Professor Grant McArthur is a Fellow of the Royal Australasian College of Physicians and holds a Ph.D. in Medical Biology. He is the Executive Director of the Victorian Comprehensive Cancer Centre; inaugural Lorenzo Galli Chair of Melanoma and Skin Cancers at the University of Melbourne and is a Senior Principal Research Fellow (NHMRC).
He is also Head of the Molecular Oncology Laboratory and a Senior Consultant Medical Oncologist at the Peter MacCallum Cancer Centre. Professor McArthur was the inaugural winner of the Translational Research Award of the Foundation Nelia et Amadeo Barletta, has held the Sir Edward Dunlop Clinical Cancer Research Fellowship of the Cancer Council of Victoria, was awarded the inaugural Martin Lackmann medal for translational research, received the Medical Oncology Group of Australia’s Novartis Oncology Cancer Achievement Award and has been the recipient of the prestigious Tom Reeve Award from Clinical Oncology Society of Australia.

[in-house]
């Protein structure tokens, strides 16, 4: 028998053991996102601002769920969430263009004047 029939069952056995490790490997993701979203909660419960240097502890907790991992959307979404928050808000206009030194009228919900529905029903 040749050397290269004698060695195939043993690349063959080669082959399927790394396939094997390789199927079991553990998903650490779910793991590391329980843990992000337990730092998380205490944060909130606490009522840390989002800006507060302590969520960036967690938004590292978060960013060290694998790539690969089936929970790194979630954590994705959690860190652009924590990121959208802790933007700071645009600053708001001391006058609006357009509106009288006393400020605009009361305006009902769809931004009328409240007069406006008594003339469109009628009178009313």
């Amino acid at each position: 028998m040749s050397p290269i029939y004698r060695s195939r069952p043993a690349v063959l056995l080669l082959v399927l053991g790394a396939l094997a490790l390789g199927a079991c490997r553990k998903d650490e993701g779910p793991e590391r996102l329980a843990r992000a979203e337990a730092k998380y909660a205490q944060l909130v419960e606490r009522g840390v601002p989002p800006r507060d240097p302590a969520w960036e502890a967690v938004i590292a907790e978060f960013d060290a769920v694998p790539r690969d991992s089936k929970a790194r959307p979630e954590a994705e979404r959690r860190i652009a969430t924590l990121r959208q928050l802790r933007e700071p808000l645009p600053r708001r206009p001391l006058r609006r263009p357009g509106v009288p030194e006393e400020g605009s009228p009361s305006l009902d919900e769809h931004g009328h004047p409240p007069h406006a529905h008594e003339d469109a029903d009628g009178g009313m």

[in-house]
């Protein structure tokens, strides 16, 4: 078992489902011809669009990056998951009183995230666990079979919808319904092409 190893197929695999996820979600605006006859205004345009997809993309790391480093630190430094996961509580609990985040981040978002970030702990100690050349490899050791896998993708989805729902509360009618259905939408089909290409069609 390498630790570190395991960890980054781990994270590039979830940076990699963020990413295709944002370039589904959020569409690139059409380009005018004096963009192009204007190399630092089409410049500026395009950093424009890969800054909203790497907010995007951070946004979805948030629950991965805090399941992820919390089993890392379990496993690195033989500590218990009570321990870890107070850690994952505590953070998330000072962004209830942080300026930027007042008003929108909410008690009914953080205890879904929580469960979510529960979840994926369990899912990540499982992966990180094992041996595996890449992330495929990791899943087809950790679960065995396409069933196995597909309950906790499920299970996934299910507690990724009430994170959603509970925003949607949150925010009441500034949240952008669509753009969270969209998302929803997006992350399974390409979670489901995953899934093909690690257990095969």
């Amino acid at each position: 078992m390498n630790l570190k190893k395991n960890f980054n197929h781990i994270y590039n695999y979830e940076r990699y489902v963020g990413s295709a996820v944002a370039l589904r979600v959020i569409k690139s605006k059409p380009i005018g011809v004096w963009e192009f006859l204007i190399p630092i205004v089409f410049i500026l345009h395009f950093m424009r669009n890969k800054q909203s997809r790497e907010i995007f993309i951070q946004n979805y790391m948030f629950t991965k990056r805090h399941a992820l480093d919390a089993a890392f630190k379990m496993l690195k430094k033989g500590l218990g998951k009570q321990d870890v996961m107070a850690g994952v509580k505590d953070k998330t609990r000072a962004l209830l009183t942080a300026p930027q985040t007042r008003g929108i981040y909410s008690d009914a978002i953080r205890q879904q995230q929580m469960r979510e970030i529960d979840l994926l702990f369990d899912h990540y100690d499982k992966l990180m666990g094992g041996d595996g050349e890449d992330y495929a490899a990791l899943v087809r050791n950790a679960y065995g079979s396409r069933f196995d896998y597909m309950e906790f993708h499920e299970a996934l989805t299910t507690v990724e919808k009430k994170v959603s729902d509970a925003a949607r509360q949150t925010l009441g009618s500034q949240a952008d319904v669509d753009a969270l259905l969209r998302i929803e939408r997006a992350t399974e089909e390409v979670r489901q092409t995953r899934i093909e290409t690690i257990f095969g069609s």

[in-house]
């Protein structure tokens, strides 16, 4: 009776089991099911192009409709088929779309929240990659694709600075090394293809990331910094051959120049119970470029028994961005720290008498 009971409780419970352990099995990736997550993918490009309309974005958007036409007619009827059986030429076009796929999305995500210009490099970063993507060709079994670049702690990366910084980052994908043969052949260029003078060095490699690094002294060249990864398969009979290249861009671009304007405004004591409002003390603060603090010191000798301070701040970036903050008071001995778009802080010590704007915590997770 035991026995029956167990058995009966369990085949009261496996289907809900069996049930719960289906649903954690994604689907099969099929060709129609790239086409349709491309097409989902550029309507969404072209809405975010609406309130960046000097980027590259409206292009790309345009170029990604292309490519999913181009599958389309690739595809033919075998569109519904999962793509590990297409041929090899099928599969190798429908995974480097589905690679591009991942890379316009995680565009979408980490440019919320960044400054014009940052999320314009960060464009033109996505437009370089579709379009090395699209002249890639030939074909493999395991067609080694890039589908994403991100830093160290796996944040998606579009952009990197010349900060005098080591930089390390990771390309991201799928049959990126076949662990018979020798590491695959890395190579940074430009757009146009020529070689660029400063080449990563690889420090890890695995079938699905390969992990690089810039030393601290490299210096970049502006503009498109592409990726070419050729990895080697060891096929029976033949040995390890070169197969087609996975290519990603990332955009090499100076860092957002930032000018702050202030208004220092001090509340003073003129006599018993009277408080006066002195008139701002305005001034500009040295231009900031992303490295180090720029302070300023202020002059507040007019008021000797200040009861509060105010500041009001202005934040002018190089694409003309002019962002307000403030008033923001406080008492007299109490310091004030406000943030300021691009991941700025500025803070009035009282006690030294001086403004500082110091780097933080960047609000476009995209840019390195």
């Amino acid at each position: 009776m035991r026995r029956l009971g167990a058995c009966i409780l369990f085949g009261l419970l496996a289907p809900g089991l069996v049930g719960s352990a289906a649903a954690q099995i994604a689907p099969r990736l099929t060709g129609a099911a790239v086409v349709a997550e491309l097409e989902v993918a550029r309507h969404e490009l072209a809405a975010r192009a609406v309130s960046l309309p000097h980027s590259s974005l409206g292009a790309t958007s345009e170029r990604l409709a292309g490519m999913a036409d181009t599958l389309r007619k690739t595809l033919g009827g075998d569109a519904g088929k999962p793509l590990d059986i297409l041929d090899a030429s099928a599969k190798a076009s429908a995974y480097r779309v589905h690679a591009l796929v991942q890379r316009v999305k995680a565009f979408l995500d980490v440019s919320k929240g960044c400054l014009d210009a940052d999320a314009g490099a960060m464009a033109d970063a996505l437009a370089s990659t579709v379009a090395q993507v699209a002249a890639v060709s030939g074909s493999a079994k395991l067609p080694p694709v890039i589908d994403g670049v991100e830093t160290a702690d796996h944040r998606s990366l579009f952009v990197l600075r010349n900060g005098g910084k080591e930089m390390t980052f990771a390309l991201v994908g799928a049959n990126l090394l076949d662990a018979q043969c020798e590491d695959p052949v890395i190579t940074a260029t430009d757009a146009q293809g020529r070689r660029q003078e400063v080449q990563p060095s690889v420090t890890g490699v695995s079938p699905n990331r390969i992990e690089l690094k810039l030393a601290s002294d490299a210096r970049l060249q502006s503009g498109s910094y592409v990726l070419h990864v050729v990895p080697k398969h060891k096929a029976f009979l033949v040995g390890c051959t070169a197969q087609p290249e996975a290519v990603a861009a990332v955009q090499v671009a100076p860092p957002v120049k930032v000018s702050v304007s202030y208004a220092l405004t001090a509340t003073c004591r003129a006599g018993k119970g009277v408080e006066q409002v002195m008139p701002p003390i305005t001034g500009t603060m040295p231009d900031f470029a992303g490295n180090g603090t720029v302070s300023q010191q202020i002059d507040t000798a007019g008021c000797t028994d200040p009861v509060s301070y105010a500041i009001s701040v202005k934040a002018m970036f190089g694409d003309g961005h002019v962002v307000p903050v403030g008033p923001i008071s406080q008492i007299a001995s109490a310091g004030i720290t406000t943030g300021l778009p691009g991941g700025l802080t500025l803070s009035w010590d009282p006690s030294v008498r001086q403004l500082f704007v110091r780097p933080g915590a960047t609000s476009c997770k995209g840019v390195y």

He has been a national and international study co-chair of a number of clinical trials of targeted therapies. His research interests include discovery of novel drug targets in cancer, targeting oncogenes, immunological effect of targeted therapies, clinical trials of targeted therapeutics, personalised medicine, melanoma, cell cycle control, metabolism and protein synthesis in cancer.
Associate Professor Victoria Atkinson is a Senior Staff Specialist Medical Oncologist at the Princess Alexandra Hospital since 2007 and Visiting Medical Oncologist at Greenslopes Private Hospital since 2011.
Her undergraduate training was undertaken at the University of Queensland and she completed her FRACP in Medical Oncology in 2006. Her tumour interests include Melanoma and Gastro-intestinal tumours.